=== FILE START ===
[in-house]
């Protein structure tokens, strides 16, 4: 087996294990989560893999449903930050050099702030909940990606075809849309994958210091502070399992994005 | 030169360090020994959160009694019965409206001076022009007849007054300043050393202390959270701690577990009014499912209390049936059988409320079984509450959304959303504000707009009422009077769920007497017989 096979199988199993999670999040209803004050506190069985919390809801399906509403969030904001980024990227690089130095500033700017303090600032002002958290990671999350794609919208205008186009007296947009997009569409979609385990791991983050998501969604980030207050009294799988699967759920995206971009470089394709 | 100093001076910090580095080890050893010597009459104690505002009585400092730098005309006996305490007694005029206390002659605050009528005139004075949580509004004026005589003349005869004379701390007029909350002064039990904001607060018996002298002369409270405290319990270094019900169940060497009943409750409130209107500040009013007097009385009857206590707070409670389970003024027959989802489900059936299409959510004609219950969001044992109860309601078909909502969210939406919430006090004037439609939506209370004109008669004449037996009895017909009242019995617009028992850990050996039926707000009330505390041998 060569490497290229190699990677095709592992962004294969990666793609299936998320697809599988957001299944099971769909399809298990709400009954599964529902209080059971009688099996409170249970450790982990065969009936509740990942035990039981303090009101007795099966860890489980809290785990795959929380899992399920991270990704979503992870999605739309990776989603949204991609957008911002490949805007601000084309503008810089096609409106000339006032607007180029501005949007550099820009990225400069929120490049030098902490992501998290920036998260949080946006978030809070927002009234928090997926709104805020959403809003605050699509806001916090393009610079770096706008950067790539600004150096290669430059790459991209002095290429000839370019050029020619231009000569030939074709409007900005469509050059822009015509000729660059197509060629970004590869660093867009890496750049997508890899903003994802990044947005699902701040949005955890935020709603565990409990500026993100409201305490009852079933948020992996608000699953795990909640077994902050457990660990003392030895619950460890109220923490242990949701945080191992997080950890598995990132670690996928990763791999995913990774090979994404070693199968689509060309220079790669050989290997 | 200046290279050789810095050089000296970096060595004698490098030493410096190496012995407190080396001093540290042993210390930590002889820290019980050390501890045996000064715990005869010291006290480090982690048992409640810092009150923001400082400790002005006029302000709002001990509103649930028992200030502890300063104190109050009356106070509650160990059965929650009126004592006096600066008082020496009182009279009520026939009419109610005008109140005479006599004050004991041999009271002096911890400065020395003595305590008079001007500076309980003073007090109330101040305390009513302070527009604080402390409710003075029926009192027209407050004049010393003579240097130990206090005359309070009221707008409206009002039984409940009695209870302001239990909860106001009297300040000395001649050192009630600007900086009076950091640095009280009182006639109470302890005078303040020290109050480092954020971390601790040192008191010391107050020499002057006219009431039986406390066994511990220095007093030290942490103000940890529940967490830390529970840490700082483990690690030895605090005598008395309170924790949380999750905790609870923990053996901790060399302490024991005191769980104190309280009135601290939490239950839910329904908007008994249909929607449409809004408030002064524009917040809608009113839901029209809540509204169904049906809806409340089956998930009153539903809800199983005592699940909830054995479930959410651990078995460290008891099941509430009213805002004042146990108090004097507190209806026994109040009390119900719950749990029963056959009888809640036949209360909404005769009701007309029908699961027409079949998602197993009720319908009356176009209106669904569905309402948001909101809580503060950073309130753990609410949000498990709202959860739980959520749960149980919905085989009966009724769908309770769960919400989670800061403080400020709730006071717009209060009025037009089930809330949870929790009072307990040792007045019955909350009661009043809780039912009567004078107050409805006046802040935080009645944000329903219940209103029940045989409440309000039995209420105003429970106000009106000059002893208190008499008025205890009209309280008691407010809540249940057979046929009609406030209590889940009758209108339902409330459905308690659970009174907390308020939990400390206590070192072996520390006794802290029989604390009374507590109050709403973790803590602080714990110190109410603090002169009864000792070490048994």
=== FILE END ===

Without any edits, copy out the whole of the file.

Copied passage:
[in-house]
């Protein structure tokens, strides 16, 4: 087996294990989560893999449903930050050099702030909940990606075809849309994958210091502070399992994005 | 030169360090020994959160009694019965409206001076022009007849007054300043050393202390959270701690577990009014499912209390049936059988409320079984509450959304959303504000707009009422009077769920007497017989 096979199988199993999670999040209803004050506190069985919390809801399906509403969030904001980024990227690089130095500033700017303090600032002002958290990671999350794609919208205008186009007296947009997009569409979609385990791991983050998501969604980030207050009294799988699967759920995206971009470089394709 | 100093001076910090580095080890050893010597009459104690505002009585400092730098005309006996305490007694005029206390002659605050009528005139004075949580509004004026005589003349005869004379701390007029909350002064039990904001607060018996002298002369409270405290319990270094019900169940060497009943409750409130209107500040009013007097009385009857206590707070409670389970003024027959989802489900059936299409959510004609219950969001044992109860309601078909909502969210939406919430006090004037439609939506209370004109008669004449037996009895017909009242019995617009028992850990050996039926707000009330505390041998 060569490497290229190699990677095709592992962004294969990666793609299936998320697809599988957001299944099971769909399809298990709400009954599964529902209080059971009688099996409170249970450790982990065969009936509740990942035990039981303090009101007795099966860890489980809290785990795959929380899992399920991270990704979503992870999605739309990776989603949204991609957008911002490949805007601000084309503008810089096609409106000339006032607007180029501005949007550099820009990225400069929120490049030098902490992501998290920036998260949080946006978030809070927002009234928090997926709104805020959403809003605050699509806001916090393009610079770096706008950067790539600004150096290669430059790459991209002095290429000839370019050029020619231009000569030939074709409007900005469509050059822009015509000729660059197509060629970004590869660093867009890496750049997508890899903003994802990044947005699902701040949005955890935020709603565990409990500026993100409201305490009852079933948020992996608000699953795990909640077994902050457990660990003392030895619950460890109220923490242990949701945080191992997080950890598995990132670690996928990763791999995913990774090979994404070693199968689509060309220079790669050989290997 | 200046290279050789810095050089000296970096060595004698490098030493410096190496012995407190080396001093540290042993210390930590002889820290019980050390501890045996000064715990005869010291006290480090982690048992409640810092009150923001400082400790002005006029302000709002001990509103649930028992200030502890300063104190109050009356106070509650160990059965929650009126004592006096600066008082020496009182009279009520026939009419109610005008109140005479006599004050004991041999009271002096911890400065020395003595305590008079001007500076309980003073007090109330101040305390009513302070527009604080402390409710003075029926009192027209407050004049010393003579240097130990206090005359309070009221707008409206009002039984409940009695209870302001239990909860106001009297300040000395001649050192009630600007900086009076950091640095009280009182006639109470302890005078303040020290109050480092954020971390601790040192008191010391107050020499002057006219009431039986406390066994511990220095007093030290942490103000940890529940967490830390529970840490700082483990690690030895605090005598008395309170924790949380999750905790609870923990053996901790060399302490024991005191769980104190309280009135601290939490239950839910329904908007008994249909929607449409809004408030002064524009917040809608009113839901029209809540509204169904049906809806409340089956998930009153539903809800199983005592699940909830054995479930959410651990078995460290008891099941509430009213805002004042146990108090004097507190209806026994109040009390119900719950749990029963056959009888809640036949209360909404005769009701007309029908699961027409079949998602197993009720319908009356176009209106669904569905309402948001909101809580503060950073309130753990609410949000498990709202959860739980959520749960149980919905085989009966009724769908309770769960919400989670800061403080400020709730006071717009209060009025037009089930809330949870929790009072307990040792007045019955909350009661009043809780039912009567004078107050409805006046802040935080009645944000329903219940209103029940045989409440309000039995209420105003429970106000009106000059002893208190008499008025205890009209309280008691407010809540249940057979046929009609406030209590889940009758209108339902409330459905308690659970009174907390308020939990400390206590070192072996520390006794802290029989604390009374507590109050709403973790803590602080714990110190109410603090002169009864000792070490048994």